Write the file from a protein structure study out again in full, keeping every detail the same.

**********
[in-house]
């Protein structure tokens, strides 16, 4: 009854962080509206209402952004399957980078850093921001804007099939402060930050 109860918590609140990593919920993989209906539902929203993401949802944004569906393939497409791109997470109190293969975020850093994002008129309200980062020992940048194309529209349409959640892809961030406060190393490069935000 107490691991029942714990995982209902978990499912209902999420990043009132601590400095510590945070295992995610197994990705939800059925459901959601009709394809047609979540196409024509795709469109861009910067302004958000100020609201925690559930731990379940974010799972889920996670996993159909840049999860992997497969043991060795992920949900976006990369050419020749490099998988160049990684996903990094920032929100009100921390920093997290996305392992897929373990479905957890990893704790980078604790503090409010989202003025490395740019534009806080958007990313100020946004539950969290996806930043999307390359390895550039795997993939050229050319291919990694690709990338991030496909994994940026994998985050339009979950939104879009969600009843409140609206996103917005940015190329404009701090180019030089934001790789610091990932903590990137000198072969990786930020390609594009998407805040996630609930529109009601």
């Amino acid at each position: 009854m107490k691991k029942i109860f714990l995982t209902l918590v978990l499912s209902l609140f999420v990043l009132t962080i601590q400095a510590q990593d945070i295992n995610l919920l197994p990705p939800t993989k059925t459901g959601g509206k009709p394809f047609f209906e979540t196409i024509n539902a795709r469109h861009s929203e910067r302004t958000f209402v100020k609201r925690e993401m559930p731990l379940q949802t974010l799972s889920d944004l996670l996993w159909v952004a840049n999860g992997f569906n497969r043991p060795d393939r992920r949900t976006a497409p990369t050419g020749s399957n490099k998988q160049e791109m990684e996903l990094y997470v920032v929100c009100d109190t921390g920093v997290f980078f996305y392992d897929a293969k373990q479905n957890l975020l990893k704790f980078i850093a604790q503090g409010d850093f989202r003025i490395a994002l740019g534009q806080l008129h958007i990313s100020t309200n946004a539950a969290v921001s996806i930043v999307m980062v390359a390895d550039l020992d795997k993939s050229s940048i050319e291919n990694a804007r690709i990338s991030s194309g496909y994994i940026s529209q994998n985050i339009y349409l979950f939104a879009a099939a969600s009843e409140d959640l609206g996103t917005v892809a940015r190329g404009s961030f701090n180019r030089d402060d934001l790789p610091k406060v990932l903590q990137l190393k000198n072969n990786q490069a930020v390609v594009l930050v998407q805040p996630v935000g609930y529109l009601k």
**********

[in-house]
């Protein structure tokens, strides 16, 4: 009854962080509206209402952004399957980078850093921001804007099939402060930050 109860918590609140990593919920993989209906539902929203993401949802944004569906393939497409791109997470109190293969975020850093994002008129309200980062020992940048194309529209349409959640892809961030406060190393490069935000 107490691991029942714990995982209902978990499912209902999420990043009132601590400095510590945070295992995610197994990705939800059925459901959601009709394809047609979540196409024509795709469109861009910067302004958000100020609201925690559930731990379940974010799972889920996670996993159909840049999860992997497969043991060795992920949900976006990369050419020749490099998988160049990684996903990094920032929100009100921390920093997290996305392992897929373990479905957890990893704790980078604790503090409010989202003025490395740019534009806080958007990313100020946004539950969290996806930043999307390359390895550039795997993939050229050319291919990694690709990338991030496909994994940026994998985050339009979950939104879009969600009843409140609206996103917005940015190329404009701090180019030089934001790789610091990932903590990137000198072969990786930020390609594009998407805040996630609930529109009601």
């Amino acid at each position: 009854m107490k691991k029942i109860f714990l995982t209902l918590v978990l499912s209902l609140f999420v990043l009132t962080i601590q400095a510590q990593d945070i295992n995610l919920l197994p990705p939800t993989k059925t459901g959601g509206k009709p394809f047609f209906e979540t196409i024509n539902a795709r469109h861009s929203e910067r302004t958000f209402v100020k609201r925690e993401m559930p731990l379940q949802t974010l799972s889920d944004l996670l996993w159909v952004a840049n999860g992997f569906n497969r043991p060795d393939r992920r949900t976006a497409p990369t050419g020749s399957n490099k998988q160049e791109m990684e996903l990094y997470v920032v929100c009100d109190t921390g920093v997290f980078f996305y392992d897929a293969k373990q479905n957890l975020l990893k704790f980078i850093a604790q503090g409010d850093f989202r003025i490395a994002l740019g534009q806080l008129h958007i990313s100020t309200n946004a539950a969290v921001s996806i930043v999307m980062v390359a390895d550039l020992d795997k993939s050229s940048i050319e291919n990694a804007r690709i990338s991030s194309g496909y994994i940026s529209q994998n985050i339009y349409l979950f939104a879009a099939a969600s009843e409140d959640l609206g996103t917005v892809a940015r190329g404009s961030f701090n180019r030089d402060d934001l790789p610091k406060v990932l903590q990137l190393k000198n072969n990786q490069a930020v390609v594009l930050v998407q805040p996630v935000g609930y529109l009601k």